• Systems analysis of metabolism in platelet concentrates during storage in platelet additive solution.

    Jóhannsson, Freyr; Guðmundsson, Steinn; Paglia, Giuseppe; Guðmundsson, Sveinn; Palsson, Bernhard; Sigurjónsson, Ólafur E; Rolfsson, Óttar; [ 1 ] Univ Iceland, Ctr Syst Biol, Sturlugata 8, Reykjavik, Iceland Show more [ 2 ] Univ Iceland, Med Dept, Sturlugata 8, Reykjavik, Iceland Show more [ 3 ] European Acad Bolzano Bozen, Ctr Biomed, Via Galvani 31, Bolzano, Italy Show more [ 4 ] Landspitali Univ Hosp, Blood Bank, Snorrabraut 60, Reykjavik, Iceland Show more [ 5 ] Reykjavik Univ, Sch Sci & Engn, Menntavegur 1, Reykjavik, Iceland (Portland Press, 2018-07-17)
    Platelets (PLTs) deteriorate over time when stored within blood banks through a biological process known as PLT storage lesion (PSL). Here, we describe the refinement of the biochemical model of PLT metabolism, iAT-PLT-636, and its application to describe and investigate changes in metabolism during PLT storage. Changes in extracellular acetate and citrate were measured in buffy coat and apheresis PLT units over 10 days of storage in the PLT additive solution T-Sol. Metabolic network analysis of these data was performed alongside our prior metabolomics data to describe the metabolism of fresh (days 1-3), intermediate (days 4-6), and expired (days 7-10) PLTs. Changes in metabolism were studied by comparing metabolic model flux predictions of iAT-PLT-636 between stages and between collection methods. Extracellular acetate and glucose contribute most to central carbon metabolism in PLTs. The anticoagulant citrate is metabolized in apheresis-stored PLTs and is converted into aconitate and, to a lesser degree, malate. The consumption of nutrients changes during storage and reflects altered PLT activation profiles following their collection. Irrespective of the collection method, a slowdown in oxidative phosphorylation takes place, consistent with mitochondrial dysfunction during PSL. Finally, the main contributors to intracellular ammonium and NADPH are highlighted. Future optimization of flux through these pathways provides opportunities to address intracellular pH changes and reactive oxygen species, which are both of importance to PSL. The metabolic models provide descriptions of PLT metabolism at steady state and represent a platform for future PLT metabolic research.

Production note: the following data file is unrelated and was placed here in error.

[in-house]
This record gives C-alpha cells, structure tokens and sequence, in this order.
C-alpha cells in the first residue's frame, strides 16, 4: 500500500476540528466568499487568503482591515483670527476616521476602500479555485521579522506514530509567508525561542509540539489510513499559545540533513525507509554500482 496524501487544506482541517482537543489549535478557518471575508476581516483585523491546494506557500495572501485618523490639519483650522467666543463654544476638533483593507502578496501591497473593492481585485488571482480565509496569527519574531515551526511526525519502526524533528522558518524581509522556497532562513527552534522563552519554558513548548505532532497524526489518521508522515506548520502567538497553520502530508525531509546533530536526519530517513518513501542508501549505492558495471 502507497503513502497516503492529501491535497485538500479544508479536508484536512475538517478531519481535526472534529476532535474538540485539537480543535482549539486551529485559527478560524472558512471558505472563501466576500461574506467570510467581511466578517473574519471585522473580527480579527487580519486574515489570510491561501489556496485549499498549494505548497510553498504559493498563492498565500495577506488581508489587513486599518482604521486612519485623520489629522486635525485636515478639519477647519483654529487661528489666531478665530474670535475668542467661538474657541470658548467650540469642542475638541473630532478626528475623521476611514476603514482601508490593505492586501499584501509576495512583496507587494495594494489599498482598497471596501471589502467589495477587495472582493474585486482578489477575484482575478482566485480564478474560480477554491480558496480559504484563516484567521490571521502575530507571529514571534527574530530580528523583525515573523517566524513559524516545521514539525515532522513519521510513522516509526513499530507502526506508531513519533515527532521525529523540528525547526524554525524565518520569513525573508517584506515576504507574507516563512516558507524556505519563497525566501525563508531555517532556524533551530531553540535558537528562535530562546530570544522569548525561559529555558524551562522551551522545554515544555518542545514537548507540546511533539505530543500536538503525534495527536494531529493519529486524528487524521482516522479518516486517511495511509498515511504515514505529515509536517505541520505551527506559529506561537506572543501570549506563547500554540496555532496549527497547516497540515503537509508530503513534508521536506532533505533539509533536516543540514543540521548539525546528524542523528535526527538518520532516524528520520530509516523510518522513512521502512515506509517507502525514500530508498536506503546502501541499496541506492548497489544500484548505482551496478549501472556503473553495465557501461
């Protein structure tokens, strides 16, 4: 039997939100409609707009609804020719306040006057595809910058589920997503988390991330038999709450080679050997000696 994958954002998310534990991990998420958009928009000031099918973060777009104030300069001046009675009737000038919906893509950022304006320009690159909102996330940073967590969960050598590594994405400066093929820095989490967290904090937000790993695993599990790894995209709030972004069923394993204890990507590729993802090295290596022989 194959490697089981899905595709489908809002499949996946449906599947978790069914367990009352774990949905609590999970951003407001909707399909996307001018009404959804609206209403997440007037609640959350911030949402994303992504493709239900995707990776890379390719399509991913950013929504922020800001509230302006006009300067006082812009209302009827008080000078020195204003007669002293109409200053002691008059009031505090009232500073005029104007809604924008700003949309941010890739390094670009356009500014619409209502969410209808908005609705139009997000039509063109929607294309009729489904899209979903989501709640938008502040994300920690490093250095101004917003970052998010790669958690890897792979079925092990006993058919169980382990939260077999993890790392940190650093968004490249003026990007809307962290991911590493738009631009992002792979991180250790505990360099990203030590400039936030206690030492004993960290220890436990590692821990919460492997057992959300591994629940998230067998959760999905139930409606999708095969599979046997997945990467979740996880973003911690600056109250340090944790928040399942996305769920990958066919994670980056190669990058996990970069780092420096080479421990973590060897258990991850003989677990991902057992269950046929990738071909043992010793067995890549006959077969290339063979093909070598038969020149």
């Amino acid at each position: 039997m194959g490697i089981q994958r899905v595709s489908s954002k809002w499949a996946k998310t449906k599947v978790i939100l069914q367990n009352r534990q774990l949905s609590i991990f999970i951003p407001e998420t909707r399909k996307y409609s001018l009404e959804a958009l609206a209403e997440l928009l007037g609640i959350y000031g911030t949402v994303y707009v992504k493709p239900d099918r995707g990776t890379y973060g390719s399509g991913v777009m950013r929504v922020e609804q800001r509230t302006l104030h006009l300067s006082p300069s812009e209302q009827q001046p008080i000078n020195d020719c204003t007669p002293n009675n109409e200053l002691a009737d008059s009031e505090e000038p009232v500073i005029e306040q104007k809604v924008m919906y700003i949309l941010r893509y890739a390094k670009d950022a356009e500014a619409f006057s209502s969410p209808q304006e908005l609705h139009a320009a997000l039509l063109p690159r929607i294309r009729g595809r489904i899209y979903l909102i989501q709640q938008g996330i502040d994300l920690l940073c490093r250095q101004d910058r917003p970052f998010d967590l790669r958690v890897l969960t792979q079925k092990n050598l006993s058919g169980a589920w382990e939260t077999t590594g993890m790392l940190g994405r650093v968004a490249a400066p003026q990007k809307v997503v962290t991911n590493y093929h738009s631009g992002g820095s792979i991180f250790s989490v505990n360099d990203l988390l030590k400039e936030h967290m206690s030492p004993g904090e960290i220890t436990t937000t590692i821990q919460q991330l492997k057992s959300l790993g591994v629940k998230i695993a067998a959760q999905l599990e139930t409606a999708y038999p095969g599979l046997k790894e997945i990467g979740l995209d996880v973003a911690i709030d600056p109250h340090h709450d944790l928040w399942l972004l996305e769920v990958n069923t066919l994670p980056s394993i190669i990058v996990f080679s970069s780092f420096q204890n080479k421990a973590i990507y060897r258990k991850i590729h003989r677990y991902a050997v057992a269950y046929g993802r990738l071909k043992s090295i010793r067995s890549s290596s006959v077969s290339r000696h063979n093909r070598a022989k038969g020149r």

• Frá bræðralagi til fagmennsku. Siðferðileg viðmið íslenskra lækna í hundrað ár. Vilhjálmur Árnason